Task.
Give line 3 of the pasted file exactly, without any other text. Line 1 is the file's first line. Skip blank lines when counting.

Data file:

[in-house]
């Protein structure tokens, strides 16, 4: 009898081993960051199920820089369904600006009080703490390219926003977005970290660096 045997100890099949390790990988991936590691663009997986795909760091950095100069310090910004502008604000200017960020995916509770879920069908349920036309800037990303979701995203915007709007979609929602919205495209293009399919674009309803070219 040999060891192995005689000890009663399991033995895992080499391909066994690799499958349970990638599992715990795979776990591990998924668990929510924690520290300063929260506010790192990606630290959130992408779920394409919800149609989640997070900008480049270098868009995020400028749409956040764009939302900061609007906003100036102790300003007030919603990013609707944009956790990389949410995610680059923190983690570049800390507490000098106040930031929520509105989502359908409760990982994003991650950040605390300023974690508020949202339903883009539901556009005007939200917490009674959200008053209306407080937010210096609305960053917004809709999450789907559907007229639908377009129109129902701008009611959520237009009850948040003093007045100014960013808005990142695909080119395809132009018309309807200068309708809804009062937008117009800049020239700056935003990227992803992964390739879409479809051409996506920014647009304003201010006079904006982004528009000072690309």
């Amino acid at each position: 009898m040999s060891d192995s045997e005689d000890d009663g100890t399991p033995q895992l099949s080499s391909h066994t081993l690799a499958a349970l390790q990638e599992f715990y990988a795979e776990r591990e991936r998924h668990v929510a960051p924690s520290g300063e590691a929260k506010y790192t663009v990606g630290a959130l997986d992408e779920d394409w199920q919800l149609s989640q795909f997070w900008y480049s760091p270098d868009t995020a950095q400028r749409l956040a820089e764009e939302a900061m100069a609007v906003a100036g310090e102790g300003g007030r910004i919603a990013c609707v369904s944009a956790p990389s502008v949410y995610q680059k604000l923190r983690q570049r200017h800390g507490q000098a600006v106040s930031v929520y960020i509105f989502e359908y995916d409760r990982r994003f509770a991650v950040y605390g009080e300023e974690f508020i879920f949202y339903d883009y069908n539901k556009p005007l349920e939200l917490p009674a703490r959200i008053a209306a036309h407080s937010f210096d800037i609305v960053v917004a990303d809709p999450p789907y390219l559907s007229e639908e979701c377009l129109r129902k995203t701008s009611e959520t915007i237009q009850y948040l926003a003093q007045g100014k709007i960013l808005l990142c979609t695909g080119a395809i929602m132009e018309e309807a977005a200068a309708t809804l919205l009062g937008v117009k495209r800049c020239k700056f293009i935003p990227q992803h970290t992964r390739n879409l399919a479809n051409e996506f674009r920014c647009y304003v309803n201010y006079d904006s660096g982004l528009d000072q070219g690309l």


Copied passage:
């Amino acid at each position: 009898m040999s060891d192995s045997e005689d000890d009663g100890t399991p033995q895992l099949s080499s391909h066994t081993l690799a499958a349970l390790q990638e599992f715990y990988a795979e776990r591990e991936r998924h668990v929510a960051p924690s520290g300063e590691a929260k506010y790192t663009v990606g630290a959130l997986d992408e779920d394409w199920q919800l149609s989640q795909f997070w900008y480049s760091p270098d868009t995020a950095q400028r749409l956040a820089e764009e939302a900061m100069a609007v906003a100036g310090e102790g300003g007030r910004i919603a990013c609707v369904s944009a956790p990389s502008v949410y995610q680059k604000l923190r983690q570049r200017h800390g507490q000098a600006v106040s930031v929520y960020i509105f989502e359908y995916d409760r990982r994003f509770a991650v950040y605390g009080e300023e974690f508020i879920f949202y339903d883009y069908n539901k556009p005007l349920e939200l917490p009674a703490r959200i008053a209306a036309h407080s937010f210096d800037i609305v960053v917004a990303d809709p999450p789907y390219l559907s007229e639908e979701c377009l129109r129902k995203t701008s009611e959520t915007i237009q009850y948040l926003a003093q007045g100014k709007i960013l808005l990142c979609t695909g080119a395809i929602m132009e018309e309807a977005a200068a309708t809804l919205l009062g937008v117009k495209r800049c020239k700056f293009i935003p990227q992803h970290t992964r390739n879409l399919a479809n051409e996506f674009r920014c647009y304003v309803n201010y006079d904006s660096g982004l528009d000072q070219g690309l």